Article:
These are the questions I generated from the readings for class discussion:
1. What is a map? How are maps useful to historians? What is GIS? How is GIS useful to historians?
2. Hitchcock argues that a dialogue must exist between historians and geographers yet it hasn’t fully taken place. What is the purpose of this dialogue? Is there a purpose for this dialogue?
3. Edward Ayers and Scott Nesbit discuss the importance of scale. What is scale and how is it important in history? in geography?
4. ORBIS’ stated goal is “to understand the dynamics of the Roman imperial system as a whole.” In your opinion, did it achieve this? If not, why didn’t they?
5. Elijah Meek’s article on ORBIS points out that people didn’t engage all the tools on the site because the user didn’t know they were there. Did you find it difficult to navigate to all the tools? Is this an issue the author’s need to address?
6. Is transparency a “bigger” issue with maps? Why or Why not?
7. Were the web maps from the readings representing patterns better than the written word?
8. Are their dangers with using maps or GIS in history? If so, how do we mitigate that?
I started developing my questions with the idea of building a foundation first. The readings didn’t really spend any time defining what a map is theoretically. I feel that it is paramount for a consumer of mapping to understand that a map is an imperfect representation of the world. While the question drew a few comments on the definition what a map is, it felt like the question was left hanging in the air. It took some prodding to get the class to warm up and start engaging the questions and each other (This could be from the extended holiday weekend.)I am glad that someone articulated that a map is a two-dimensional representation of a three dimensional object, but there wasn’t much beyond that.
Of all the questions, I felt that questions two and three fostered the most discussion and engagement. They covered the notion of an open dialogue between the fields of geography and history as well as what scale is, how it is used in geography and in historical research. I did like the few comments on how historians address scale in their writing. The comments appeared to be coming from multiple students thus keeping the discussion from becoming dominated by one individual. A few comments went as far as to reference the various example maps from the reading which was very beneficial for the discussion. The discussion led pretty well into critiquing the various maps from the reading. I am also glad that the critiques of the maps led the discussion towards the idea of using the maps to lead the research rather than the research leading to the map. The last question I asked in discussion (question 7), which I was hoping would help sum up the class’s impressions didn’t seem to achieve that. If I could do this discussion again, I would probably reword the question to better articulate what I was really asking.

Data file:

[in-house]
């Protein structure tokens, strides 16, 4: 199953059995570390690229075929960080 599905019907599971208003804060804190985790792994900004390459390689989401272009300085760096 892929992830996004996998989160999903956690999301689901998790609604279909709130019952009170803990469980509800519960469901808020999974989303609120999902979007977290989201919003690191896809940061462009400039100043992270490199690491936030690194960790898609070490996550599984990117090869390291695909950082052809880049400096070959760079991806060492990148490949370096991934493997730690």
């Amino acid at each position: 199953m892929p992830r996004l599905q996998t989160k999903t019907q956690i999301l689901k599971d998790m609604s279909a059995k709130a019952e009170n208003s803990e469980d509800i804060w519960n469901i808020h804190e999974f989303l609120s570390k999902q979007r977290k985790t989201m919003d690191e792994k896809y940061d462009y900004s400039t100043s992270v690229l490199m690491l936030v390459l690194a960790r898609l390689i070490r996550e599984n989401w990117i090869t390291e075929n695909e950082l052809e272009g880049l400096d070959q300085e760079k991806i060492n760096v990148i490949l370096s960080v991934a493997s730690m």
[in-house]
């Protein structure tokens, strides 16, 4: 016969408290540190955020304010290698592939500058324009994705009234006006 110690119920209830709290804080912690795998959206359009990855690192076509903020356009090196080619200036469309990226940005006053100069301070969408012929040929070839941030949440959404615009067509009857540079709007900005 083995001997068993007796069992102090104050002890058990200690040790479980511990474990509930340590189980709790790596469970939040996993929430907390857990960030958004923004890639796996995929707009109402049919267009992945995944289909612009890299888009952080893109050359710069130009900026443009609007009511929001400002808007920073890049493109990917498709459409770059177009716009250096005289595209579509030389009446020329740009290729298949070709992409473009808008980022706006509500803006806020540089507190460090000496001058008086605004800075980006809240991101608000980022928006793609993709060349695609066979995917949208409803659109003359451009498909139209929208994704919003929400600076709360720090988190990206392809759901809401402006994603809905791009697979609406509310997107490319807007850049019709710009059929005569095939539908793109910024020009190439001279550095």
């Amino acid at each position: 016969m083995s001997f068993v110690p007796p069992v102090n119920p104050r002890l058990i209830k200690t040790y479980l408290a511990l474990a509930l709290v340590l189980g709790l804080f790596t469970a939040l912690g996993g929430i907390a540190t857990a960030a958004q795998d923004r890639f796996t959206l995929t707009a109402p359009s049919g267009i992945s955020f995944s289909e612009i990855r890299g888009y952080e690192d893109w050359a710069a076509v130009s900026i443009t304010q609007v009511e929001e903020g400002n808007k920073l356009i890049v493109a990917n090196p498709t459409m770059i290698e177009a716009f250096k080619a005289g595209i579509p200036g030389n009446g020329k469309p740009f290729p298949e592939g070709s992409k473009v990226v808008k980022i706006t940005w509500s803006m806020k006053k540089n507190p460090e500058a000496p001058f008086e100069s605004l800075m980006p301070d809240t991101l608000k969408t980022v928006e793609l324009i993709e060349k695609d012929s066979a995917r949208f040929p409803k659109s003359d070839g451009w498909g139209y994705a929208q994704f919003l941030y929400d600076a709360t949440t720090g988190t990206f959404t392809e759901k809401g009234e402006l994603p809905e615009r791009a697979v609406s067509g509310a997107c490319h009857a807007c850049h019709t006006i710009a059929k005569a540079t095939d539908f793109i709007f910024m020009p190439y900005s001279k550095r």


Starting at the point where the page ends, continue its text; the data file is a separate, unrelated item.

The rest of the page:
The discussion highlighted a couple of issues that stayed with me after class ended. The first is not reading the various supplemental text with the map. This came about when the discussion turned towards ORBIS. I asked if the map had achieved its stated goal (question 4.) A comment was made that the map ignores the complexities of the wars that Rome was constantly engaged in. That ORBIS was not grounded in a specific date but trying to illustrate the travel routes across the centuries of the Roman Empire. In rebuttal, it was found that the authors of ORBIS did state that ORBIS ” broadly reflects conditions around 200 CE but also covers a few sites and roads created in late antiquity.” More effort is needed to read through and understand the supplemental text that explains the map so the end user doesn’t make false assumptions. The second issue, one that Dr. Robertson articulated, was the way in which we read these maps. The class approached the map assuming that the intent and facts would be instantly apparent to the end user. This is to say that after a few moments of looking at the map, the class members didn’t understand what the map was conveying and made a judgement based on their experience. Dr. Robertson asked the poignant question of “How long did you take when you viewed the map? Did you take as much time to view the map as you did to read the article?” My time spent in my undergraduate program learning about and creating maps taught me that a cursory investigation of a map, especially an interactive one, is not enough to glean the breadth of information that the map is conveying.
The discussion helped me to at least begin to approach the field of history as a geographer. As I have mentioned before in other blog posts, I hold a degree in geography and GIS and am very comfortable as a geographer. However, in my time as a historian and engaging the discipline, I feel lost about how to bring my geographic knowledge and skills. The discussion really helped me to at least see how a room of history PhD students react to maps. In this way the discussion has helped me to better craft myself as a geographer and historian.